Researchers based the overall scores on adherence to the 2010 U.S. Dietary Guidelines and results of published randomized clinical studies that analyzed the short and long term weight loss and dropout rates of seven popular diets.
The three hundred and thirty two person study found that 92% of its participants stuck with the Jenny Craig program during the two-year study period and the dieters weighed an average of 8% less than when they began the program.
Here is what Atkins Nutritionals had to say:
"We believe, however, and contrary to the published ratings, that the Atkins Diet has repeatedly demonstrated its effectiveness for diabetes and heart health management, as evidenced by a host of key peer-reviewed scientific studies. Atkins also questions the validity of using the federal government's Dietary Guidelines for Americans 2010 as criteria for evaluating the "nutritional completeness" of diets included in the U.S. News rankings. Over 60 peer-reviewed scientific studies have supported the efficacy and safety of the Atkins Diet for both short and long term weight loss, as well as for the management of diabetes and heart disease factors. In fact, a Consumer Reports June 2011 article comparing popular diets noted, '... clinical studies have found than an Atkins or Atkins-like diet not only doesn't increase heart-disease risk factors but also actually reduces them as much as or more than low-fat, higher-carb diets that produce equivalent weight-loss.'"
Atkins makes clear that government dietary guidelines are based on low-fat, not low-carb, recommendations, and that using these standards will inevitably rate low because it is an alternative approach to weight loss and diminishing health risk factors.
Atkins staffers continued in a statement:
"On Atkins, people eat a wide variety of food - including low glycemic fruits, vegetables and whole grains while avoiding those foods high in refined sugars and carbohydrates. This approach allows the body to burn more fat and work more efficiently while helping people feel less hungry, more satisfied and more energetic. The diet is nutritionally sound and can be followed as a long term lifestyle."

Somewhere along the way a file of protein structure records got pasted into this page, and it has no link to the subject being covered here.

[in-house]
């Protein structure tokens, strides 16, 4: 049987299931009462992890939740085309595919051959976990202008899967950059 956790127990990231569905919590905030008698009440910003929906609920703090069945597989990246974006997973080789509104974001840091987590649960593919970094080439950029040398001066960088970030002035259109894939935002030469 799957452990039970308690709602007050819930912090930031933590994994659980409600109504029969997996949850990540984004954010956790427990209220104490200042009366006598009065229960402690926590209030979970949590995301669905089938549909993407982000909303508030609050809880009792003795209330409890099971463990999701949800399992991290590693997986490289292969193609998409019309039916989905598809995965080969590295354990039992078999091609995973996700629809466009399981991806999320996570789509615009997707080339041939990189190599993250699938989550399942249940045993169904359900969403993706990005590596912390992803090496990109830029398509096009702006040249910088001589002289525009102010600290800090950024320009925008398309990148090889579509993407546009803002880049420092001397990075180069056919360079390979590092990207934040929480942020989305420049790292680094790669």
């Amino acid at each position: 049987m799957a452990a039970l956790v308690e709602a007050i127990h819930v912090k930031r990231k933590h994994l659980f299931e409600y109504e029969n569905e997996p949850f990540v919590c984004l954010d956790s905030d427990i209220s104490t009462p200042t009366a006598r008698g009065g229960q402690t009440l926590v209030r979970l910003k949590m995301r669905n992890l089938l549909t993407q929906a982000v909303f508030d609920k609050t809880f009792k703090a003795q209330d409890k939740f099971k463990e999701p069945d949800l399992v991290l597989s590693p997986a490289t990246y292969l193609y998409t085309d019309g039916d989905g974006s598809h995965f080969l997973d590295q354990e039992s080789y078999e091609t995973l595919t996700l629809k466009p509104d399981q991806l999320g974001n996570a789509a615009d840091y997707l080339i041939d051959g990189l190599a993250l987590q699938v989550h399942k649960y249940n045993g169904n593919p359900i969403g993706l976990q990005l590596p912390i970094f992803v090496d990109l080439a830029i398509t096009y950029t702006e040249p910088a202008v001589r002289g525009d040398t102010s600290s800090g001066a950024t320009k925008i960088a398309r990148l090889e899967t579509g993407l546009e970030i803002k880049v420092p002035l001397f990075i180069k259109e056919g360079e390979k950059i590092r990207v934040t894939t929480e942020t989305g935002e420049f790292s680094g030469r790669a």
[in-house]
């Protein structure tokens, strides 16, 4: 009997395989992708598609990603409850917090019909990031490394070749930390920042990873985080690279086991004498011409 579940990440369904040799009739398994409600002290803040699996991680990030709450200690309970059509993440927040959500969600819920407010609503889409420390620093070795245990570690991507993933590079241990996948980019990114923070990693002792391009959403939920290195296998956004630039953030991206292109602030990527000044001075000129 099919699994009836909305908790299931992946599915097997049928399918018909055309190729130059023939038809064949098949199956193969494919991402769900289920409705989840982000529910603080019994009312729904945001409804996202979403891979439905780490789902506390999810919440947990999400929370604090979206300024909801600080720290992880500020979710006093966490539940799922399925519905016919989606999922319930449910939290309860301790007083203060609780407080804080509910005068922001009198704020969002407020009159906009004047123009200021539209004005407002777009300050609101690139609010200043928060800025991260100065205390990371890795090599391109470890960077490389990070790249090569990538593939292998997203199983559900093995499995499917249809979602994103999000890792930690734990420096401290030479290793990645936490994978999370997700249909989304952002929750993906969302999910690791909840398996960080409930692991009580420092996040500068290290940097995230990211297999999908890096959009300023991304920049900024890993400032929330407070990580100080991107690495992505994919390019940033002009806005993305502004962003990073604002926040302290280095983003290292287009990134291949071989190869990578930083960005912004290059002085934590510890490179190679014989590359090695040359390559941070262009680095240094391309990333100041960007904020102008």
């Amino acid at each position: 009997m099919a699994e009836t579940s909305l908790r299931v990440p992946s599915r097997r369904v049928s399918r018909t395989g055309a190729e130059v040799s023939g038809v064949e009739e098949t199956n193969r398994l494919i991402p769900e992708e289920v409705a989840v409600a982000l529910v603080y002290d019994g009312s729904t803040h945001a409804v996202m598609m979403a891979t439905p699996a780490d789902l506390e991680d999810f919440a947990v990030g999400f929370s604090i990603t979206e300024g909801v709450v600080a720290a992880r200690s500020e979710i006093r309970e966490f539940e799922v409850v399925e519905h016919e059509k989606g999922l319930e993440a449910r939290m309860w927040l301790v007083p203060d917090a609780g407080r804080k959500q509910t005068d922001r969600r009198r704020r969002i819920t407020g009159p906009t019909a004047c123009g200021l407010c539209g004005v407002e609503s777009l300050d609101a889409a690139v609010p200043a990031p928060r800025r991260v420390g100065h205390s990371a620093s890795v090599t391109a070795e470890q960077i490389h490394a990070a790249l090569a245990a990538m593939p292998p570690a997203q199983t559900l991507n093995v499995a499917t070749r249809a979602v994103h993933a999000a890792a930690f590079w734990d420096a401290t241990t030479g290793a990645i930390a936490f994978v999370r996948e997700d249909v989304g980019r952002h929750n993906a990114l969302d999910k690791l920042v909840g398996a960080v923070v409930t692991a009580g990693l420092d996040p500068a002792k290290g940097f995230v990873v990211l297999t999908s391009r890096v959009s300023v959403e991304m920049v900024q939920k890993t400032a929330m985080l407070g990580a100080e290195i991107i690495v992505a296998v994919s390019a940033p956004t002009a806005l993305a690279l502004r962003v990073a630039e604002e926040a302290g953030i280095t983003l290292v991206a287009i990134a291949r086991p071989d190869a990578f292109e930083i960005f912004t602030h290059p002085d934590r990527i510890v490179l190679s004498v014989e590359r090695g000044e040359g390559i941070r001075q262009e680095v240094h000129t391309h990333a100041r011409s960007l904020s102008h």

Nancy Metcalfe, senior program editor of Consumer Reports Health stated in evidence of report winner Jenny Craig:
"The biggest surprise was that the diet that came out on top came out on top by a lot. Weight Watchers got dinged on sodium. While the diet is probably the most flexible with the most intense support and a lot of support for exercise, they need to pay more attention to sodium. There's something about this diet that works for a lot of people. Of course, the best diet for you is the one you can stay on. Jenny Craig is certainly a lot less work than preparing your own food that is portion controlled."
Weight Watchers, which also did not fare so well in the study said:
"We are disappointed that some key points in the JAMA study used prominently by Consumer Reports in their evaluation of the Jenny Craig program were left unsaid. The JAMA study ... was done to see what happens if you provide people with free food, valued at $6,000 over the two years, and other perks on their ability to lose weight. This is hardly the real-life scenario that a consumer faces when choosing a weight-loss method."
Sources: Consumer Reports, Atkins Nutritionals and Weight Watchers
Written by Sy Kraft